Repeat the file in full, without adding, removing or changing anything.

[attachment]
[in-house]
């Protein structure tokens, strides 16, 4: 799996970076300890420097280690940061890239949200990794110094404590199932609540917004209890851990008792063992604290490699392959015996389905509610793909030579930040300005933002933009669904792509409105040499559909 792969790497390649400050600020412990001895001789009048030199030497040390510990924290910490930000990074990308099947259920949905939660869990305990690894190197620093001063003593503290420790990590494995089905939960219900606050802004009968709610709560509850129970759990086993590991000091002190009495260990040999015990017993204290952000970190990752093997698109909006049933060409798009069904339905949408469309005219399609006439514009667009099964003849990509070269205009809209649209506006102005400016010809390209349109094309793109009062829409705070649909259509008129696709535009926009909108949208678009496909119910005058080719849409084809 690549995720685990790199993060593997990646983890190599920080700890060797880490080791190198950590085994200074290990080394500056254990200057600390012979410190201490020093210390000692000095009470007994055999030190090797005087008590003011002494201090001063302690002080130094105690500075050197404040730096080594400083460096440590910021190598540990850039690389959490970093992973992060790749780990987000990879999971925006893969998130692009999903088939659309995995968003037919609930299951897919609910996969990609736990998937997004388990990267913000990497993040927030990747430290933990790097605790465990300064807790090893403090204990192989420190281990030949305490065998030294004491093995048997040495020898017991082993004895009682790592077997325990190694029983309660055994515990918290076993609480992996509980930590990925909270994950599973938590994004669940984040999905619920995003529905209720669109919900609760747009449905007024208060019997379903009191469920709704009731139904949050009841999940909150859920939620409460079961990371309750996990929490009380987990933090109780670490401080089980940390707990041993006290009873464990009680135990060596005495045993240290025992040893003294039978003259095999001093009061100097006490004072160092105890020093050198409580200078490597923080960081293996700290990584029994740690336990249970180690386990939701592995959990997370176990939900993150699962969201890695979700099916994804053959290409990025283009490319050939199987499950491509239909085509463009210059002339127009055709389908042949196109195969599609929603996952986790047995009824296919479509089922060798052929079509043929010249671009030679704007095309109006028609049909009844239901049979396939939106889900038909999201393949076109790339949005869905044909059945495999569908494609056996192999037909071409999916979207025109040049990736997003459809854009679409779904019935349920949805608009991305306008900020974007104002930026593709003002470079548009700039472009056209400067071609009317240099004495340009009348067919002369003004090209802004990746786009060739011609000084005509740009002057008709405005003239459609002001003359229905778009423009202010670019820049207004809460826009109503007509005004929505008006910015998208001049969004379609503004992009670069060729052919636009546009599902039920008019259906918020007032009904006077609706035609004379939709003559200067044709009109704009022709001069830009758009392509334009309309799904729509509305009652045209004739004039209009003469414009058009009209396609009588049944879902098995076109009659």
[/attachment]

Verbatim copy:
[in-house]
């Protein structure tokens, strides 16, 4: 799996970076300890420097280690940061890239949200990794110094404590199932609540917004209890851990008792063992604290490699392959015996389905509610793909030579930040300005933002933009669904792509409105040499559909 792969790497390649400050600020412990001895001789009048030199030497040390510990924290910490930000990074990308099947259920949905939660869990305990690894190197620093001063003593503290420790990590494995089905939960219900606050802004009968709610709560509850129970759990086993590991000091002190009495260990040999015990017993204290952000970190990752093997698109909006049933060409798009069904339905949408469309005219399609006439514009667009099964003849990509070269205009809209649209506006102005400016010809390209349109094309793109009062829409705070649909259509008129696709535009926009909108949208678009496909119910005058080719849409084809 690549995720685990790199993060593997990646983890190599920080700890060797880490080791190198950590085994200074290990080394500056254990200057600390012979410190201490020093210390000692000095009470007994055999030190090797005087008590003011002494201090001063302690002080130094105690500075050197404040730096080594400083460096440590910021190598540990850039690389959490970093992973992060790749780990987000990879999971925006893969998130692009999903088939659309995995968003037919609930299951897919609910996969990609736990998937997004388990990267913000990497993040927030990747430290933990790097605790465990300064807790090893403090204990192989420190281990030949305490065998030294004491093995048997040495020898017991082993004895009682790592077997325990190694029983309660055994515990918290076993609480992996509980930590990925909270994950599973938590994004669940984040999905619920995003529905209720669109919900609760747009449905007024208060019997379903009191469920709704009731139904949050009841999940909150859920939620409460079961990371309750996990929490009380987990933090109780670490401080089980940390707990041993006290009873464990009680135990060596005495045993240290025992040893003294039978003259095999001093009061100097006490004072160092105890020093050198409580200078490597923080960081293996700290990584029994740690336990249970180690386990939701592995959990997370176990939900993150699962969201890695979700099916994804053959290409990025283009490319050939199987499950491509239909085509463009210059002339127009055709389908042949196109195969599609929603996952986790047995009824296919479509089922060798052929079509043929010249671009030679704007095309109006028609049909009844239901049979396939939106889900038909999201393949076109790339949005869905044909059945495999569908494609056996192999037909071409999916979207025109040049990736997003459809854009679409779904019935349920949805608009991305306008900020974007104002930026593709003002470079548009700039472009056209400067071609009317240099004495340009009348067919002369003004090209802004990746786009060739011609000084005509740009002057008709405005003239459609002001003359229905778009423009202010670019820049207004809460826009109503007509005004929505008006910015998208001049969004379609503004992009670069060729052919636009546009599902039920008019259906918020007032009904006077609706035609004379939709003559200067044709009109704009022709001069830009758009392509334009309309799904729509509305009652045209004739004039209009003469414009058009009209396609009588049944879902098995076109009659």